SAN FRANCISCO (KPIX 5) - Scientist may finally know how large earthquakes get started: with many smaller ones.
Scientists from the Los Alamos National Laboratory used new computer techniques to more closely examine existing data on medium to large earthquakes in Southern California.
They focused on two million tiny quakes, which were previously all but ignored.
"What they found was, much to their surprise, is that instead of less than half of those events having some precursory seismic activity, almost three fourths of those events had some elevated seismicity," said Brian Kilgore, a U.S.G.S. Geophysicist.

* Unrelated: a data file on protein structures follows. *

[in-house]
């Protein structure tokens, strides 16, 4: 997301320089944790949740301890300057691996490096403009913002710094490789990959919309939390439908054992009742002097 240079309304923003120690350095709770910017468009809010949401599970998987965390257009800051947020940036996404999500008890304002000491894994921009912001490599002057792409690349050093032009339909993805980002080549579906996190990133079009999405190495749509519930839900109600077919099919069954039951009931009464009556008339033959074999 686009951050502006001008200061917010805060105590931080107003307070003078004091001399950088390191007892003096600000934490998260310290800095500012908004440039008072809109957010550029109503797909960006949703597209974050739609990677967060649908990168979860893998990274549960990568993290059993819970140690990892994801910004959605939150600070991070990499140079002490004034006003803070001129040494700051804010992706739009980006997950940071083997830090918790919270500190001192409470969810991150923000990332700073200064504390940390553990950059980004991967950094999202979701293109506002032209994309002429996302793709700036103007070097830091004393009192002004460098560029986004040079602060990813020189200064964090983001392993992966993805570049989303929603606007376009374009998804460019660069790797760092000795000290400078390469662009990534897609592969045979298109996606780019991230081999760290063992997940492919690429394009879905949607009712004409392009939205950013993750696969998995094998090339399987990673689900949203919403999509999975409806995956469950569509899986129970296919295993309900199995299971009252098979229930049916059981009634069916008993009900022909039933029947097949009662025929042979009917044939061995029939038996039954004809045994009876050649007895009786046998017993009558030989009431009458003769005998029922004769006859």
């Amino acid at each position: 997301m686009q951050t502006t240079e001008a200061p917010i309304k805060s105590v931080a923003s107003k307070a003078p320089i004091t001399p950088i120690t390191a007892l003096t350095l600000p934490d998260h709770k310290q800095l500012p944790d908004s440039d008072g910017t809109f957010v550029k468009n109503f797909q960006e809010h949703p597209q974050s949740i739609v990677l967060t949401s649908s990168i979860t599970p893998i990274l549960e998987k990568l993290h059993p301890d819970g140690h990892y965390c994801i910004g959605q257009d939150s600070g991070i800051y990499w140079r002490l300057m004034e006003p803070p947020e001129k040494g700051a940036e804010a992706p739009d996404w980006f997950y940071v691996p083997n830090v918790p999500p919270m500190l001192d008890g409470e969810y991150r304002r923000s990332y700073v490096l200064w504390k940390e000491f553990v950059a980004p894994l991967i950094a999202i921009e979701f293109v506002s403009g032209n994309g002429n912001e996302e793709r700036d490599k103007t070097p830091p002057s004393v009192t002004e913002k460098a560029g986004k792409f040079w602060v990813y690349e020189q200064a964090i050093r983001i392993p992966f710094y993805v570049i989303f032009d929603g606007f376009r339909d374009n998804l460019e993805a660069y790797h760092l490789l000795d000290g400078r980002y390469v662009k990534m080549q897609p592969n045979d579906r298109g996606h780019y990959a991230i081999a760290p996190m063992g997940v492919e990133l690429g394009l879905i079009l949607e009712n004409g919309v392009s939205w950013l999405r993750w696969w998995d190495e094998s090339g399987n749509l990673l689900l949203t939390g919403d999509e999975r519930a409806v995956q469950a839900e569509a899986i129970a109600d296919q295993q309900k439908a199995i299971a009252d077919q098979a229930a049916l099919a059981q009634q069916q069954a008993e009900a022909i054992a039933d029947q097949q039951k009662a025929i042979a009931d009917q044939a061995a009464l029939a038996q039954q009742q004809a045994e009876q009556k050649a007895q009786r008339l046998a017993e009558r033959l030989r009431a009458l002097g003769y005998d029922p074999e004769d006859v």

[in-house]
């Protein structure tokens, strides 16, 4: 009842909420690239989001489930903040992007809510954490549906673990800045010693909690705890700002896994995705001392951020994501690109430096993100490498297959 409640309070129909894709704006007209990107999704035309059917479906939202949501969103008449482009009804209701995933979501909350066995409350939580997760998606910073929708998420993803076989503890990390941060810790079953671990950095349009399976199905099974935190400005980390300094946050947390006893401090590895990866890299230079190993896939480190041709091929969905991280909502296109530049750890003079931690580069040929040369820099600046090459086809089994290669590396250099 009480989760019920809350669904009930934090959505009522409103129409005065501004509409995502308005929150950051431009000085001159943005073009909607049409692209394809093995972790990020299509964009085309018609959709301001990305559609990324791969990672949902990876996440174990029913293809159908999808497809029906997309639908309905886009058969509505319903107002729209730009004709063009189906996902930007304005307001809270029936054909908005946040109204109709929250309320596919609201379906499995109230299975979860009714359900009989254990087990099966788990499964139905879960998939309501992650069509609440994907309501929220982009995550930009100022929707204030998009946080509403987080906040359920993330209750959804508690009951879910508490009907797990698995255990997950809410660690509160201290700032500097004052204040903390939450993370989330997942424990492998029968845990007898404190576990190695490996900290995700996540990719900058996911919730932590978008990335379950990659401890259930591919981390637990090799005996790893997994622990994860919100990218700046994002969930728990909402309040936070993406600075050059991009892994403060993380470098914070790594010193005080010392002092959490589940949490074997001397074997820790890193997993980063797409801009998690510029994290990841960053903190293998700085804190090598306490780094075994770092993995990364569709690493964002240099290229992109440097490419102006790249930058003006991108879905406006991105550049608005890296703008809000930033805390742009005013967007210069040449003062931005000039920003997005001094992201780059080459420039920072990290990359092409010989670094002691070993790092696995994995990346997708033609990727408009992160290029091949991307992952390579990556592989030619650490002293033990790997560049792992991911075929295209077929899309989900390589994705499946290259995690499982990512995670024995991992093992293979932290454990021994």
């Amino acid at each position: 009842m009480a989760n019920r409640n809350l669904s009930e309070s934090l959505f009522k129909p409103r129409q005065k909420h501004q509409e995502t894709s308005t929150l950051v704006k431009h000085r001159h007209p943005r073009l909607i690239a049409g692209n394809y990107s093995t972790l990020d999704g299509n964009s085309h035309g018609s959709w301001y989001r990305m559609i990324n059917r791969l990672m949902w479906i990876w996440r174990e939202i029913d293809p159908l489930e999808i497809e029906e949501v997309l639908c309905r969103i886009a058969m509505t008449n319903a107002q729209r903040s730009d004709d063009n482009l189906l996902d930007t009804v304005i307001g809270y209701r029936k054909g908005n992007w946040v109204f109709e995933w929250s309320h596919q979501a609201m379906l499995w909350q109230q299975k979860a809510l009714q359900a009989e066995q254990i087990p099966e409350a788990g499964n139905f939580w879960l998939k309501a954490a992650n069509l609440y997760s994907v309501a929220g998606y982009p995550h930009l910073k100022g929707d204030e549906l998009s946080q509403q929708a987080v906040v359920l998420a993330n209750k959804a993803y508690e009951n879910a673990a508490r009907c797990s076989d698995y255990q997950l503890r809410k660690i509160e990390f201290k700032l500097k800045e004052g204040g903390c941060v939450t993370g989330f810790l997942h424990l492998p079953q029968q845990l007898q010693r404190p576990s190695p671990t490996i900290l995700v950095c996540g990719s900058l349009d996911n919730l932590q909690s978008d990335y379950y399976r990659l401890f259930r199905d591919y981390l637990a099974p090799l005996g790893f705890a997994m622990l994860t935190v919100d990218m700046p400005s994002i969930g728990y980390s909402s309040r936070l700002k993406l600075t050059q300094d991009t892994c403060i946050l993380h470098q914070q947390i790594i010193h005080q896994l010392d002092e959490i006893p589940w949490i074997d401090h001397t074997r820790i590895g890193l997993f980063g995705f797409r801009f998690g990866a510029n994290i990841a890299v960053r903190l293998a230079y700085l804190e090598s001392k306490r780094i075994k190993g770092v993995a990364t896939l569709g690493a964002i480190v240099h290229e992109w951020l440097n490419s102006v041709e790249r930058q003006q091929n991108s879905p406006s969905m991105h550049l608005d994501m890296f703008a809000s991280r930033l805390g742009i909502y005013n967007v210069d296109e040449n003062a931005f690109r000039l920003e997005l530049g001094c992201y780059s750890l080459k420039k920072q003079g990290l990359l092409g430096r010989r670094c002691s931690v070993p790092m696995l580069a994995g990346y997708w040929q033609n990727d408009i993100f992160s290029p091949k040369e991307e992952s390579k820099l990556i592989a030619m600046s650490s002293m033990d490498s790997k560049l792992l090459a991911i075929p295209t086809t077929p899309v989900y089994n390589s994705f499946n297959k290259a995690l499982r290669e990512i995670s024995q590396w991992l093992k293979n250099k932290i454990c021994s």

In other words, most of the earthquakes we can feel come soon after many smaller ones.
The research touches on the big question facing researchers: how do earthquakes get started.
Scientists have been trying to develop earthquake early warning systems for decades.
But Kilgore cautions that it's still too early to know if this could someday lead to better earthquake prediction.
He says for now, the answer is "no."
"We can't look at any earthquake, or any group of earthquakes and identify if it's a foreshock, leading up to a larger earthquake, or just an earthquake."
The research is giving scientists a new way to think about earthquakes as not just a singular event but rather an earthquake sequence.
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